Blair Bigham is a Toronto-based multimedia journalist, scientist and resident emergency physician. He was a Global Journalism Fellow at the Munk School of Global Affairs.  His work has appeared in the Toronto Star, the Globe and Mail, the New England Journal of Medicine and the Canadian Medical Association Journal, amongst others, and he frequently appears on CBC Radio.

He has worked in health care settings on five continents and has responded to emergencies in urban, rural, and remote settings on helicopters, boats, and vehicles that could generously be described as pick-up trucks.

He witnesses the relationship between wealth and health on a daily basis, and reports on the undertold stories of patients, healthcare providers, and the systems that help or fail them.


Stories form the backbone of medicine. Every doctor must be a skilled listener, hearing narratives told by patients, teachers, and colleagues. A skilled doctor, though, can tell a story just as well. Communicating a cancer diagnosis and the painful road ahead, or engaging a sick patient to modify the lifestyle choices that are threatening their health, requires skillful oration, insightful angles, and respectful tones.

As a doctor, I hear stories every day; stories that I want to share. Many start tragically, have roller-coaster arcs, and end on a note of joy. Some end quickly; others drag on mercilessly. Most enrich my life, like the inspiring story of John, who’s impact I’ve written about on this blog. But other stories are heart-wrenching. At home and abroad, I have heard tales of injustice and misery.

I tell these stories, the good and the bad, to my colleagues every day. Some I share in blog posts or magazine articles, or on stage at conferences. Others I withhold, telling no one, afraid of judgment or criticism, hypothetical stones to be thrown at my authentic glass house.

These stories, of medical brilliance, medical hubris, and medical tragedy, need to be shared, not only in the halls of hospitals but with the public.  Some are directly relevant to everyday life. Others require spotlights to bring attention to injustice and misfortune. Some are just plain weird.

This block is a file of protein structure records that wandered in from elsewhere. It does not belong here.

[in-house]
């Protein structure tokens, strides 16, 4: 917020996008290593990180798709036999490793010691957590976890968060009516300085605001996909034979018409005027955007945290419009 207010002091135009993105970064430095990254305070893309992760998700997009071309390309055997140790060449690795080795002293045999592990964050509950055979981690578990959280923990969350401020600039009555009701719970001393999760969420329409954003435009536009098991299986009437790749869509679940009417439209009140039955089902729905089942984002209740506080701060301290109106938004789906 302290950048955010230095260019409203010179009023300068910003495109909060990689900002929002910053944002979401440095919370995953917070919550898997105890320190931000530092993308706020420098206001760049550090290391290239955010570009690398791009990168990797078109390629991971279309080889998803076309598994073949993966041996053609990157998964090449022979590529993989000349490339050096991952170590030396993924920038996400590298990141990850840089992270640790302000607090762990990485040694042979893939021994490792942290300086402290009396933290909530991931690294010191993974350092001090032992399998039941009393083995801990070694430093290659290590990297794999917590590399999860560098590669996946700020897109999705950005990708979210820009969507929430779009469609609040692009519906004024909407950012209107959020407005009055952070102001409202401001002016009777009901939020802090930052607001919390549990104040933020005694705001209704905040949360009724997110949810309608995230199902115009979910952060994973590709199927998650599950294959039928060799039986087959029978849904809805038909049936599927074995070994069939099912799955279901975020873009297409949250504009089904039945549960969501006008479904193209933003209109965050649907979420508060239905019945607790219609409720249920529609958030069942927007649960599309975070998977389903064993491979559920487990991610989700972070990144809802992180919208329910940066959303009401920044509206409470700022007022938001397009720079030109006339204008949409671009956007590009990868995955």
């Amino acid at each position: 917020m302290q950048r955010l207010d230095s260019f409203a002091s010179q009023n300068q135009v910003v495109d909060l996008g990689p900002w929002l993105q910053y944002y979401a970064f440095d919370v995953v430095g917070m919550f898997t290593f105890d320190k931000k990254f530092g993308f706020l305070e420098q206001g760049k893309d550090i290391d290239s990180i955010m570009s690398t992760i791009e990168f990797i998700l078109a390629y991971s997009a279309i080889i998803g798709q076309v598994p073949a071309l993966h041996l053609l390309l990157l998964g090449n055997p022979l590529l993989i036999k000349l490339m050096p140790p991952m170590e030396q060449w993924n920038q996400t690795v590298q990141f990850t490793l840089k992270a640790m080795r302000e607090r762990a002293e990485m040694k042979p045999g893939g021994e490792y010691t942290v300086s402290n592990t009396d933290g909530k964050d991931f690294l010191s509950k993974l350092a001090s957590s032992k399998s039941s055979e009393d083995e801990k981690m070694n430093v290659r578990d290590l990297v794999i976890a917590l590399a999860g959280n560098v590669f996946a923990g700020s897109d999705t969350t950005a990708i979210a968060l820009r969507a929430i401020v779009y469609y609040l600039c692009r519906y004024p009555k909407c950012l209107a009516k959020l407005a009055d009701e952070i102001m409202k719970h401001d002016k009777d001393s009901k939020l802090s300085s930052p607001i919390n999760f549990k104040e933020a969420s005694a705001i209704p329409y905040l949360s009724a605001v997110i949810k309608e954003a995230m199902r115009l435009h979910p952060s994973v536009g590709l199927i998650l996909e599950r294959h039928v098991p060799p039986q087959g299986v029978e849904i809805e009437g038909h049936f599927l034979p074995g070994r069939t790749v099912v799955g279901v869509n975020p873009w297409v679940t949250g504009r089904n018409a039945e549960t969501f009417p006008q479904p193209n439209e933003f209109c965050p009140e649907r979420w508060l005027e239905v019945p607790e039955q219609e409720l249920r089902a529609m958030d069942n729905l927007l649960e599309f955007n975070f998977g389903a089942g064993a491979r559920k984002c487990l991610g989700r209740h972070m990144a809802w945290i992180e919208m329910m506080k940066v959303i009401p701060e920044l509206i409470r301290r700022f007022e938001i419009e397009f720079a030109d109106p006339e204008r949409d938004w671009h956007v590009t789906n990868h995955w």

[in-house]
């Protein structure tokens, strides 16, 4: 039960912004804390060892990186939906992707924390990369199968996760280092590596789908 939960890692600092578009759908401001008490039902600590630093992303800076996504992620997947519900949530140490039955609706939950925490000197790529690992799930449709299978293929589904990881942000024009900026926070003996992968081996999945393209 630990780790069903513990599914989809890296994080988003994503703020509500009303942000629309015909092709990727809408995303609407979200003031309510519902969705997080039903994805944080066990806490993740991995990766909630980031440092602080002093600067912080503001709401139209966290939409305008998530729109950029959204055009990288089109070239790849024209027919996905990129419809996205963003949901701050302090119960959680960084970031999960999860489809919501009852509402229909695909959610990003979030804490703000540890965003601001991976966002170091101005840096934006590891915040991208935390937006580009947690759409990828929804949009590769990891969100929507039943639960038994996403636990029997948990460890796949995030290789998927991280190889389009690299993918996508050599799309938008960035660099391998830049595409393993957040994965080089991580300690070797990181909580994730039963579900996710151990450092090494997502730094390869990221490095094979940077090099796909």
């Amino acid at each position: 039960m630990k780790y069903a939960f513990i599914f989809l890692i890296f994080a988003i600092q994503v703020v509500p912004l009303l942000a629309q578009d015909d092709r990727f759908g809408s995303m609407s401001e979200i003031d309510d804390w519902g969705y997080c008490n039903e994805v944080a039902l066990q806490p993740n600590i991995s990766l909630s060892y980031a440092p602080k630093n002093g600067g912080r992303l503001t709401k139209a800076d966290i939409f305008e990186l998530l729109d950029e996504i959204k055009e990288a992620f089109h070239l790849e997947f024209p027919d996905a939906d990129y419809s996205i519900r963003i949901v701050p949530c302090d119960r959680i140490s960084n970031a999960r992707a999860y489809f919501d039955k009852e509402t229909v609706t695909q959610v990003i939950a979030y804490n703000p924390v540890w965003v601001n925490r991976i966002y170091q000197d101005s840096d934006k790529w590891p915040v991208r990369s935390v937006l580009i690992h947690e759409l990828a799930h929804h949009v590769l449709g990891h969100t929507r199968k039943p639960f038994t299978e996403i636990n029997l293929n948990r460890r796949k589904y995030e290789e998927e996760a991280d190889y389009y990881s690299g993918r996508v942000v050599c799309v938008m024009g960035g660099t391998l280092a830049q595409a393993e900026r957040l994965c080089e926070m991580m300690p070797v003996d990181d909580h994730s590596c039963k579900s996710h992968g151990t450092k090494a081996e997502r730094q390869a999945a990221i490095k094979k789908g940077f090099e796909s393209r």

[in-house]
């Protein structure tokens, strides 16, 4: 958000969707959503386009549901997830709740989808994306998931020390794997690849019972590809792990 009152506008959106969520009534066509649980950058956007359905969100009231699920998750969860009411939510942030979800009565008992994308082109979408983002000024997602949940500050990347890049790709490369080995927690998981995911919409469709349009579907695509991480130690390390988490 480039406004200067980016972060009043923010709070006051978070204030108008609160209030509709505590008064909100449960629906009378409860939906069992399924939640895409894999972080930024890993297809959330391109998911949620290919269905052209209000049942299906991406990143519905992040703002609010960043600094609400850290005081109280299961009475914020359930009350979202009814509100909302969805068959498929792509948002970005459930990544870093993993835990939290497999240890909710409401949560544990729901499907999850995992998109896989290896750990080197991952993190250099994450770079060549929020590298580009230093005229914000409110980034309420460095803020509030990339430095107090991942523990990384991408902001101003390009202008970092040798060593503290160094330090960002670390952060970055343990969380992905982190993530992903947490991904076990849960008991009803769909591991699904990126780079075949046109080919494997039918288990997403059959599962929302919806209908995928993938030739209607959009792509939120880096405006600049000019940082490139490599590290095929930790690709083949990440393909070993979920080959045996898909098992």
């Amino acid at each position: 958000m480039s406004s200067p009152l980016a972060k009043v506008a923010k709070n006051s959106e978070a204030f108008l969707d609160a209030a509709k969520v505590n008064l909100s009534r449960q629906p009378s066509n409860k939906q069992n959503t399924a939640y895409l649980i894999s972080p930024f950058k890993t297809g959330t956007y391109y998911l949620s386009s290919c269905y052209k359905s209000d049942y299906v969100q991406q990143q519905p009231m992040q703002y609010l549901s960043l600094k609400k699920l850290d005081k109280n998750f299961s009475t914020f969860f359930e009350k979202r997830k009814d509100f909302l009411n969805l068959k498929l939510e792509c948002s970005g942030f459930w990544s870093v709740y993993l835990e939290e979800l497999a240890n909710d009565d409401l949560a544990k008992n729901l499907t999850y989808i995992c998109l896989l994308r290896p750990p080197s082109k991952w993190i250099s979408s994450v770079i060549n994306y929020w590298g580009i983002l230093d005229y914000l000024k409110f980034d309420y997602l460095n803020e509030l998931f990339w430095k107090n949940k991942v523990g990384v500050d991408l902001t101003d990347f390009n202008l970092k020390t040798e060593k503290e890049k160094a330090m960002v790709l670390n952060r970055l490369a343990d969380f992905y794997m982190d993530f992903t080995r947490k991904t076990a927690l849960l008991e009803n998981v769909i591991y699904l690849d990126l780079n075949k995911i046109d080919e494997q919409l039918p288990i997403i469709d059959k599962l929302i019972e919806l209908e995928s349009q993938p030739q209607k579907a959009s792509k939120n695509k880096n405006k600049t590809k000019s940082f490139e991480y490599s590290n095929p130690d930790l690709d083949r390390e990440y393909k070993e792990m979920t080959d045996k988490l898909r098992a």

I hope you enjoy them.  Thanks for reading, and be well.


Blair has written for several Canadian and International media outlets, including The Globe and Mail, Toronto Star, National Post, CBC News, TVO,, STATnews, Quartz, and others.

He has appeared on several CBC Radio – Radio Canada programs as well as community radio and his stories have appeared on CBC’s The National.

He also writes for the paramedic community at Canadian Paramedicine, EMS Magazine and

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Blair has been described as “one of the best young speakers in the field.”

He has delivered over 100 speeches and educational talks on several topics, including:
<> medicine and the media
<> patient safety and just culture
<> wellness and resiliency for clinicians
<> bloodborne disease transmission
<> compassion and suffering



A note on kindness

The morning did not go as planned. Neither did the evening. And the afternoon? Well, it was better than any other time today, but frustrating none-the-less. So you can imagine that when my friend texted me asking “how’s things?” two hours in to my flight delay, stuck in the Montreal airport lounge, I needed to …


Twas the night before Christmas; all through the North Pole Every creature was talking ‘bout Donald’s new role. The President-Elect came out from left field, And in a just a few weeks, great power he’ll wield.   The elves were all anxious, awake in their beds; Fears of being deported bounced ‘round in their heads. …